Maureen Cain contributed to this article.
Aromas, Calif. -‐ The San Benito County Board of Supervisors today unanimously passed a groundbreaking oil and gas ordinance that creates a framework for close examination of every oil and gas extraction project proposed in the county — whether traditional drilling, fracking, acid extraction, steam injection or other methods.
“The victory this morning is the fruit of nearly a year of work by the Aromas community,” said Maureen Cain, spokesperson for Aromas Cares for Our Environment. A key feature of the ordinance requires that property owners within 1 mile of a proposed drilling site receive notice and that a 500-‐foot buffer zone is required between drilling sites and homes, public roads, and businesses. Applicants for oil and gas extraction must submit a detailed drilling plan, including the method of extraction, sources of water, geological information, disposal of waste products, details about the local watershed, gas emissions, and a plan for spill prevention. Pat Lerman, a member of the ACE Coordinating Committee said,
“Once the thumper trucks rolled into town last June looking for oil and gas deposits, we quickly formed ACE to investigate. We discovered that the San Benito County oil and gas ordinance was nearly 50 years old and did not provide safeguards for our community’s water, for protection of our air, roads and rural way of life.”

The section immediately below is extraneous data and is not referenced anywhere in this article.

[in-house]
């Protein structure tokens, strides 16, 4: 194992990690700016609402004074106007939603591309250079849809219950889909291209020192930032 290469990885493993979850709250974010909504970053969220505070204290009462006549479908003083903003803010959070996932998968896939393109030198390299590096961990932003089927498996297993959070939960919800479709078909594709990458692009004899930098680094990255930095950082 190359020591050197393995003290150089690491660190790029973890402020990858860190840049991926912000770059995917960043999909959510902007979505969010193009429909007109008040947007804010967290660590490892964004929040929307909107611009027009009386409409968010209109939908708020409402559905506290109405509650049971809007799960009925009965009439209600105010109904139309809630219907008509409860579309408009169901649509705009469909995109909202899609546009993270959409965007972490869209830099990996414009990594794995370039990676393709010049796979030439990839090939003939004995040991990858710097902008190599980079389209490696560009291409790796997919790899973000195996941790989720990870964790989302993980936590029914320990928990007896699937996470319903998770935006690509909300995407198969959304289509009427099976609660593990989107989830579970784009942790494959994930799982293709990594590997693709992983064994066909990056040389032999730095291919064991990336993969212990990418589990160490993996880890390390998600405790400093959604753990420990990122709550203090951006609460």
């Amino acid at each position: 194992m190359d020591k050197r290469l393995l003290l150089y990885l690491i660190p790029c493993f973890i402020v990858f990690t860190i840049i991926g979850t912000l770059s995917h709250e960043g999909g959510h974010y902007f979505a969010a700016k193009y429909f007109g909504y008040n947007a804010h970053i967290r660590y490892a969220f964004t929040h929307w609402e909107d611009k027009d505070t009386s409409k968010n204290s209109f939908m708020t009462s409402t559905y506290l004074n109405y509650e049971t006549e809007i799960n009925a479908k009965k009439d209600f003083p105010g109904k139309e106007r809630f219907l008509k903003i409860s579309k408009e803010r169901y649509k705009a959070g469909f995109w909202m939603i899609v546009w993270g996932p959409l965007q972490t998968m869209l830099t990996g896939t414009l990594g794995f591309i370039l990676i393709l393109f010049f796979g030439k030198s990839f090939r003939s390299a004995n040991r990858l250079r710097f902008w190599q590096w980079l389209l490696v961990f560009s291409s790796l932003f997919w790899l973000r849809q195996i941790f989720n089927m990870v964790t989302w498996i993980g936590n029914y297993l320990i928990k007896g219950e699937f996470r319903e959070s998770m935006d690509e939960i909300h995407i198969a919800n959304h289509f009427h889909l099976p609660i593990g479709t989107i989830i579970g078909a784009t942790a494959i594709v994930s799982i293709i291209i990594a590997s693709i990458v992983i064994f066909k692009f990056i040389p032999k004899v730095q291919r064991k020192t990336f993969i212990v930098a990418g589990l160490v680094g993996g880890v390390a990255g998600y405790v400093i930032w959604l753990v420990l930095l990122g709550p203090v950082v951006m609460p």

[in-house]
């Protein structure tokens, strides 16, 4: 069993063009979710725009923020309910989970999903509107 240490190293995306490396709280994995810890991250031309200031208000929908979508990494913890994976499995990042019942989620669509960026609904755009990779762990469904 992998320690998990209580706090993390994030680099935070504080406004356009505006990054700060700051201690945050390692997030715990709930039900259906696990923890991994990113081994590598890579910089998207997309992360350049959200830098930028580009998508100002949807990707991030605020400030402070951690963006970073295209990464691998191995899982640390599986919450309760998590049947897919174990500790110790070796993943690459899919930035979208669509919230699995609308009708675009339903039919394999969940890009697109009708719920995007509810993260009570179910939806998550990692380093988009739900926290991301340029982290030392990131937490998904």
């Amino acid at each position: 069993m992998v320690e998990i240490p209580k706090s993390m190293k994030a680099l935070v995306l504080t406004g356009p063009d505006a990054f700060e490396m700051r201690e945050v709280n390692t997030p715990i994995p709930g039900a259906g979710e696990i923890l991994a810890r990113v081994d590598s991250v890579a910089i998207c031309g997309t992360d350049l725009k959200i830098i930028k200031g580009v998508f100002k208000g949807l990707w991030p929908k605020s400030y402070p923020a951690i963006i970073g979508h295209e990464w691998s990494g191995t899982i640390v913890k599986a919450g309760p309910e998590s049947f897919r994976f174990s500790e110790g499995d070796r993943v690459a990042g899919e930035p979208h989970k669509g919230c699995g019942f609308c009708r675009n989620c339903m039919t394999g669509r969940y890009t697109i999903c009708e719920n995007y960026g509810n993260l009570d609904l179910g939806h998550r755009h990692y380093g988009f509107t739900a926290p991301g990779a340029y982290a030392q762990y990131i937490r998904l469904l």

According to chair of the San Benito County Board of Supervisors, Anthony Botelho, who spearheaded the Board’s task force on oil and gas, “Local government has a responsibility to protect our residents, our quality of life and the environment. This revised ordinance is a major step toward achieving that goal. The grassroots effort by ACE shows that the local government process works.” ACE was supported in its efforts by the Natural Resources Defense Council, the Center for Biological Diversity and the Stanford Environmental Law Clinic.
“Today’s vote is a huge victory for communities across the state that are concerned that fracking is running amok,” said Damon Nagami, director of NRDC’s California ecosystems project. “The majority of Californians want the oil and gas industry to comply with common sense regulations to protect public health and our drinking water sources. “